It started one day when I was watching a film and someone was reading that Mary Elisabeth Frye poem, “Do not stand at my grave and weep.” I lost a few people in my life, and I never forgot those words.
I remember going to a Helmut Newton exhibition in Berlin in 2010; I was there seeing his stunning work and looking at his wife’s work as well, and then I went to a corner where all the letters she received when he died were on display. There was one – I think it was from the Editor-in-Chief of Vogue – which read: “I cant underestimate the size of your pain, but the only thing I can say is that, when we lose someone, it doesn’t mean that the person stops existing, but that they have started to exist in a different way inside of us.” At that moment I started to cry and couldnt stop.
I think that we spend our lives being way too busy, trying to get rich, trying to become someone or something, but we forget to demonstrate the most basic feeling; love. By the time we realise, it’s too late to say those things we wanted to say but never had the courage or time. When someone dies, we feel that we should have said certain things and spent more time with that person, but it is way too late for that. When you go to a cemetery, you see all these beautiful demonstrations of love – it’s such an emotional place. As Daniel Johnston once sang: “true love will find you in the end” – but unfortunately, sometimes this is literally the very end.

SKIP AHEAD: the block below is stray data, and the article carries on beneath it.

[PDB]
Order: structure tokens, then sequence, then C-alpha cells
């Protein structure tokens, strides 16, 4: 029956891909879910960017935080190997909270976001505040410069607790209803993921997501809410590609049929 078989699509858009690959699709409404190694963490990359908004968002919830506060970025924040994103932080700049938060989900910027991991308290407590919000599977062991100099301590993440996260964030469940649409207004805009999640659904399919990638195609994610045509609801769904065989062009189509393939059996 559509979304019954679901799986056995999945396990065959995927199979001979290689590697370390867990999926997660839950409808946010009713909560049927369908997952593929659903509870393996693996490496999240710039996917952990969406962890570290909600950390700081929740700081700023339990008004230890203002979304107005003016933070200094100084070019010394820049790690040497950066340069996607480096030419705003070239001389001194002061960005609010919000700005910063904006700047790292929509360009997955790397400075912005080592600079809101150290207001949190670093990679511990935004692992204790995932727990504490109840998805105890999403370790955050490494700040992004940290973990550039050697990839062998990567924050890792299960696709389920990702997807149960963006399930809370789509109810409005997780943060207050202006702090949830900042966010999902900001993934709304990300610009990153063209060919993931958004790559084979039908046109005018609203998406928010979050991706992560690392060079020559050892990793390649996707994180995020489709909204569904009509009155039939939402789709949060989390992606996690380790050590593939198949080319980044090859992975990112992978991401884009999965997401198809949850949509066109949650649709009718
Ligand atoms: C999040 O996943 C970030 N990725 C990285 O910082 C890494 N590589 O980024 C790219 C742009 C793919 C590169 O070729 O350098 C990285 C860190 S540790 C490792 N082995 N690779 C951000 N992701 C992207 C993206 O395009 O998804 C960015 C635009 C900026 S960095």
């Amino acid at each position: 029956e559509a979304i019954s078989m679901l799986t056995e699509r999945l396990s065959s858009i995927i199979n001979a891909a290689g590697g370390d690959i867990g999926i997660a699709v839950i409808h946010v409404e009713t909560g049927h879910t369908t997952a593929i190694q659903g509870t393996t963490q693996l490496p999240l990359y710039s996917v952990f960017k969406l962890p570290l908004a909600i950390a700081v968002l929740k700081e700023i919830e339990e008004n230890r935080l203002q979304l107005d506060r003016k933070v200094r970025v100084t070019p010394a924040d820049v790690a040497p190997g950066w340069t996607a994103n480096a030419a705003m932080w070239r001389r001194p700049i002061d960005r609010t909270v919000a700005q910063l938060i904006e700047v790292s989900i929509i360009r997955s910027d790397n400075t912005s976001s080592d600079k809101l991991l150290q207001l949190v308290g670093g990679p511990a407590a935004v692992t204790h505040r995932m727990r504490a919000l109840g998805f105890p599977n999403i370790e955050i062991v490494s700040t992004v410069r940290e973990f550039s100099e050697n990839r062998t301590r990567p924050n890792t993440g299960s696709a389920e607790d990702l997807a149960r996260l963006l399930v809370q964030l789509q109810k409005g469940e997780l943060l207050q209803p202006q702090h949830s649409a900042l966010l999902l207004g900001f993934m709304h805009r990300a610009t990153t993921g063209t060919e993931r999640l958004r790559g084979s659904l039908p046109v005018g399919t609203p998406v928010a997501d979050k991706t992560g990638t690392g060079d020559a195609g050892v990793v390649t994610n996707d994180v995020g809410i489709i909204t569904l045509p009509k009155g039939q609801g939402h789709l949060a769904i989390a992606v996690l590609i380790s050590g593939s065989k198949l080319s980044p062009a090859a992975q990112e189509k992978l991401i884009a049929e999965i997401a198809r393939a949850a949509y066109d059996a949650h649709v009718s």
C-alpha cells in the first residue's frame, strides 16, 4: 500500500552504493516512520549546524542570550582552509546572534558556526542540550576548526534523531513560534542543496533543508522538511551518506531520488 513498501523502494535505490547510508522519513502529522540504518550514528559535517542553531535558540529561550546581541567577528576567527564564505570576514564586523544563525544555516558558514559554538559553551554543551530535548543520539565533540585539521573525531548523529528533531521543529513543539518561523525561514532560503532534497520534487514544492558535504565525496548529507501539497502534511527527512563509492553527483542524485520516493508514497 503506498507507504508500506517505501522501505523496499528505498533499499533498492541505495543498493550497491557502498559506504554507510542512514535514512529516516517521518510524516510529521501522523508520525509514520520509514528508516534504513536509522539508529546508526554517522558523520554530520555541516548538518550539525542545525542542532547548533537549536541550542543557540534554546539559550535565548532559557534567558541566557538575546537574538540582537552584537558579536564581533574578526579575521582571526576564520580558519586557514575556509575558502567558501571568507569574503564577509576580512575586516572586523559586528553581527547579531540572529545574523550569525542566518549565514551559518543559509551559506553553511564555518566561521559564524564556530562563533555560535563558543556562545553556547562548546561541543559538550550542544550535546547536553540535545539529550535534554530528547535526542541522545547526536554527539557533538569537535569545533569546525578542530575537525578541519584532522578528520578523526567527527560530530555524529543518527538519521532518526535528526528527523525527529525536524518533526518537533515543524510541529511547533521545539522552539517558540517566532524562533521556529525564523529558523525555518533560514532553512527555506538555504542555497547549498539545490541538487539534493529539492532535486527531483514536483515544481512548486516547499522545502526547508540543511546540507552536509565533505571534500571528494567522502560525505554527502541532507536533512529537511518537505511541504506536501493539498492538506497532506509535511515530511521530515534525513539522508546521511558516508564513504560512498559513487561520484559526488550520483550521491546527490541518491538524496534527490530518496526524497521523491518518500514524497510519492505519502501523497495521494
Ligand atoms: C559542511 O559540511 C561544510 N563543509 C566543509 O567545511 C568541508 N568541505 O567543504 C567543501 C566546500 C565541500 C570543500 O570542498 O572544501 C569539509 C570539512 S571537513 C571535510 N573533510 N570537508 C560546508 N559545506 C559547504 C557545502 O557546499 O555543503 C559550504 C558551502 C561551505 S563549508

On a lighter (and quite a lot nerdier) note, what camera do you use?
I use a few cameras. My big ones are a Nikon D700 and a really old Hasselblad. I’m addicted to film cameras; I have a Russian Fed 2, an LC-A, a Mini-instax, an Olympus Trip and a Diana F. I have recently been given two cameras which used to belong to my friend’s father; one is a Yashica and the other is a Konika.
And my phone, obviously.
You have shot in both London and Brazil – do you think that your heritage has influenced your work?
That’s something I’ve never really thought about. I suppose Brazilian people are passionate by nature – I think maybe this passion helps
me to not give up. And then there’s the music… right now im listening to the new Adriano Cintra project called Madrid and also a few other things he did [Cintra was a founding member and producer of Brazilian alternative dance outfit CSS]. A few weeks ago I photographed the making of Madrid’s first video, “Sad Song.”
Sounds great. Any other projects on the go?
I’m working on a few new projects now, one is with a friend of mine who lives in Paris called Laurindo Feliciano, and two others that I’m doing by
myself which will involve interviews and maybe videos…watch this space!
Marcela is currently showing some work as part of a collective exhibition at the f.28 gallery in Brazil. If you’re around those ends, and speak Portugese (or have a working knowledge of Google translate), check out the website here.
It’s links galore. Marcela’s official website is here, and has many more great photos than I’ve been able to feature on this feeble blog, so I definitely recommend you swing by. Finally, she updates a tumblr account every day with voyeuristic snaps; if you’re a Londoner, it’s worth checking whether you’re featured.
If you are a photographer, artist or designer and would like to be interviewed for this blog, I’d love to hear from you. Email me at firstname.lastname@example.org.